I did my 30 minutes of stair hell and it was a good workout. My leg was sore but manageable at a walk. The stairs reminded me that I can’t leave them for three weeks and come back easy peasey. That night I was sore, and my leg was very sore. I had a hard time weight bearing on it because it hurt so much. I don’t know specifically what is wrong with it but it is taking a pounding from running and it’s telling me to fuck right off. I don’t want to fuck off. I actually, really want to run and I am frustrated and angry that I can’t. Three months ago I never would have imagined that would be a thought my brain could have. But there it is. I’m pissed off at my body. I’m pissed off at myself for having this crap body that I created. I’m frustrated. I’m angry.

On top of this my diet has been shit this week. I’m not eating mindfully. I’ll have a great meal and start the day out awesome and by the end of the day I’ve thrown away my good start. I’m not going crazy with all day ice cream feasts and deep fried smorgasbords or anything like that but I’m so not rocking it. Why is my mind in the game with exercise but not with food and why can’t I get it there?  I don’t know… I’m frustrated about this too. I’m angry at myself.

So. Angry and frustrated I turned to my love of Pinterest for a little fitsporation. Did you know it mostly sucks? There’s some good stuff but really, a lot of it is bullshit.

We’ve probably all seen this one.

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No. Just no. That is about zero % of the reason I’m doing this. Don’t get me wrong, if that happens it will be a nice side effect. But if that was my motivation I’d have quit already. That’s a shit reason to change your life.

How about this?

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If that were true then I have never really ran. Not once. That’s bullshit. I fucking run.

And this complete piece of crap.

THOSE ARE NOT THE ONLY TWO OPTIONS! What idiot made this?

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Actually, often you’re legitimately hungry. Go fuck yourself.

So instead of getting the motivational kick I wanted I grumped at fitsporation for a while. And then I stewed about how much it sucks and how there must be something good out there. And then I thought about why I was doing this in the first place and why I felt I needed that external kick anyway. I still don’t really know. Maybe the honeymoon is over and now that I’m really in to it I need to dig deeper. I know that normally I would have quit before now and even if I’d made it this far this funk I’m currently in would usually result in quit city.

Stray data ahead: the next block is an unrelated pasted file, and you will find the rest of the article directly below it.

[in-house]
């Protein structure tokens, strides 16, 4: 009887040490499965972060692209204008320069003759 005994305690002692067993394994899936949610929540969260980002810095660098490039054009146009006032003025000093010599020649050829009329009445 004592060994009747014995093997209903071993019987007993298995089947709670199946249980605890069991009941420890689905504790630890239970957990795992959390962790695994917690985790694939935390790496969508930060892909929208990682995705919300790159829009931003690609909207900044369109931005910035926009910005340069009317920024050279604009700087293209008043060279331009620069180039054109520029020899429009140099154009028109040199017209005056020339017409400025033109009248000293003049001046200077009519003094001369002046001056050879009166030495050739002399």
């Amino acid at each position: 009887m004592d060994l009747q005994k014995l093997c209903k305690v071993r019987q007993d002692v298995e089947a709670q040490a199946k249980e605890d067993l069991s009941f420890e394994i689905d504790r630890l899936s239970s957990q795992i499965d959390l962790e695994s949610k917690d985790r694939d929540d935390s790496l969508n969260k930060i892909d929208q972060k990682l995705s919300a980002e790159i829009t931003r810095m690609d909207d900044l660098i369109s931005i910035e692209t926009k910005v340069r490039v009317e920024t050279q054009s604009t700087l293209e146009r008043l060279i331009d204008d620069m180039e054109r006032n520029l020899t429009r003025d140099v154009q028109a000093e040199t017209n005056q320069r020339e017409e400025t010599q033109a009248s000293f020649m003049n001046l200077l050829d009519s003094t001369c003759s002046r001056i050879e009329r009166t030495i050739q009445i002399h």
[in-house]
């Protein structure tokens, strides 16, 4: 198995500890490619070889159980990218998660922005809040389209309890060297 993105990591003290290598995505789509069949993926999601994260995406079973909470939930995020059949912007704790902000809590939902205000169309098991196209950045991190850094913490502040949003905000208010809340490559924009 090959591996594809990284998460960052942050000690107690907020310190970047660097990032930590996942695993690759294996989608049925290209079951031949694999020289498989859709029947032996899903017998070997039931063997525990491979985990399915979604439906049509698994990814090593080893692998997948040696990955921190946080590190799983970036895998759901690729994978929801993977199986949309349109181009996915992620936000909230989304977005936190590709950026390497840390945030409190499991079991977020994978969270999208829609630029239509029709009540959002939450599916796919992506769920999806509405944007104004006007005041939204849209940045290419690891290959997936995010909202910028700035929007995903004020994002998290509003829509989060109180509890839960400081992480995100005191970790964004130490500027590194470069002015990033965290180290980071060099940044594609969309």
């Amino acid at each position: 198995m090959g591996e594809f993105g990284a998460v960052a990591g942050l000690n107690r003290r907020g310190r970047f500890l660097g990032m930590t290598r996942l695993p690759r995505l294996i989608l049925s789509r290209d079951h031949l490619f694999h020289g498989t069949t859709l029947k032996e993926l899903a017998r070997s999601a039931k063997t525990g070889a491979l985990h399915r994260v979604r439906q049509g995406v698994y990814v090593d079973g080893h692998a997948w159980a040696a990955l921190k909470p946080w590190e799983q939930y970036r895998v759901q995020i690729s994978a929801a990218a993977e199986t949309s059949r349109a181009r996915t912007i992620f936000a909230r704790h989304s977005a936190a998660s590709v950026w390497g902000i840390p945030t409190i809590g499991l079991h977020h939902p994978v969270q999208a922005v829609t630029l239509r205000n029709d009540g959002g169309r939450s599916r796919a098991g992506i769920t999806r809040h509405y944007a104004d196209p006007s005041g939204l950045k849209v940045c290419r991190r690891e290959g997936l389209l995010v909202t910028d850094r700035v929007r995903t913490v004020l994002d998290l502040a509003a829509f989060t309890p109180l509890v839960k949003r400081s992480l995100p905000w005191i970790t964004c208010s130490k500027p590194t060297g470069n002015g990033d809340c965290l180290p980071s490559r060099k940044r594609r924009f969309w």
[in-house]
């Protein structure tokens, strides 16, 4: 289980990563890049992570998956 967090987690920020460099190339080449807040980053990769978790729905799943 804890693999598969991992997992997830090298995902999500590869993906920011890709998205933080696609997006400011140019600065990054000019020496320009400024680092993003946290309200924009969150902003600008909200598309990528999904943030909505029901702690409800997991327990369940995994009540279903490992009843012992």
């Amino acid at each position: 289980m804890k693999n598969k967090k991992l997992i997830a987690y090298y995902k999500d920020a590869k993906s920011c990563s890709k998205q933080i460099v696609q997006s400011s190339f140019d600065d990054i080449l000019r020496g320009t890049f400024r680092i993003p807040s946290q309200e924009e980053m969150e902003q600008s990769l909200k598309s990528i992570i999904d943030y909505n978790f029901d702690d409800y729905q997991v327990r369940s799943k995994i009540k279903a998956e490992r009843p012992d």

I’m not quitting though.

Don’t panic.

I just need to find my jam again. I can’t let one crap week of leg injury, and a cold and bad eating get me so down.

So here are a few that I liked. And I liked them not because they gave me new motivation, but because they reminded me of shit that I already know, that I already think, that I’ve already written.

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I’ve written this before. I’m so tired… I’m weary… I’m sick of giving up and then starting over and over and over. I won’t do it again; this is it.

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I’ve done this, I’m doing this now. It have to keep doing it. All the time.

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This, so this. I am already thanking myself for starting (almost) three months ago. I’ve come so far already and I want to feel the same again three months from now.

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I won’t.

A crap week doesn’t mean that I can give up. This will not be my last crap week. I’m sure there will be even crappier ones. Much, much crappier ones. And I need to be able to push through them without being a big baby whiner.

My motivation can’t come entirely from one place. Not from fitsporation, not from my friends, not from my family, not from this blog, not from James. Getting motivation (and a lot of it) from each is a great thing, but if I rely on any one too much it will inevitably fail me. It has to come mostly from me. How I dig into that when I need it is another matter that I haven’t quite figured out yet. I need it now, and I’m digging… hopefully I’ll hit the pay dirt soon.